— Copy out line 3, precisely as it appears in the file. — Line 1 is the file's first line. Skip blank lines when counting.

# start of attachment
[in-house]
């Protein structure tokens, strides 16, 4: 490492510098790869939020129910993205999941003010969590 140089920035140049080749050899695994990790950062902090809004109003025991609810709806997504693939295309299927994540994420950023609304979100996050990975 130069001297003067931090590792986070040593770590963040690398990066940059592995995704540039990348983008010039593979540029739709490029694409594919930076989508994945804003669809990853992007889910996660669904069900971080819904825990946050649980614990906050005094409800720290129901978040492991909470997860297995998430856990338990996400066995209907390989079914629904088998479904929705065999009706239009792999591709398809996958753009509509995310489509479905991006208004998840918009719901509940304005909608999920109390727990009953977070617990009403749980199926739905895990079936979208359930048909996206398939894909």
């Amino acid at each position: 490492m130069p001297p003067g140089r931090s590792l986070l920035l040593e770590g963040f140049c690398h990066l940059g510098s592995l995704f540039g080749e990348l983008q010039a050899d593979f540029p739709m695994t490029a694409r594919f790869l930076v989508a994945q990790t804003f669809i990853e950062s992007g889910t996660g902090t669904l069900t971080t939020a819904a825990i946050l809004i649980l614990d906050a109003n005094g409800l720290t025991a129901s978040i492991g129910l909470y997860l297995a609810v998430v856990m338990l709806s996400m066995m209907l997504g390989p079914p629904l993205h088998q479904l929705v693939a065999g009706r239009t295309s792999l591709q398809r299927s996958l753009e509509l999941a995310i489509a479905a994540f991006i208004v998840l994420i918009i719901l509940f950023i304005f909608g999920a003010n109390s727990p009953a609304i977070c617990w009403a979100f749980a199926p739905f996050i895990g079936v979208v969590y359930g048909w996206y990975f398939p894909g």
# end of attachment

């Amino acid at each position: 490492m130069p001297p003067g140089r931090s590792l986070l920035l040593e770590g963040f140049c690398h990066l940059g510098s592995l995704f540039g080749e990348l983008q010039a050899d593979f540029p739709m695994t490029a694409r594919f790869l930076v989508a994945q990790t804003f669809i990853e950062s992007g889910t996660g902090t669904l069900t971080t939020a819904a825990i946050l809004i649980l614990d906050a109003n005094g409800l720290t025991a129901s978040i492991g129910l909470y997860l297995a609810v998430v856990m338990l709806s996400m066995m209907l997504g390989p079914p629904l993205h088998q479904l929705v693939a065999g009706r239009t295309s792999l591709q398809r299927s996958l753009e509509l999941a995310i489509a479905a994540f991006i208004v998840l994420i918009i719901l509940f950023i304005f909608g999920a003010n109390s727990p009953a609304i977070c617990w009403a979100f749980a199926p739905f996050i895990g079936v979208v969590y359930g048909w996206y990975f398939p894909g």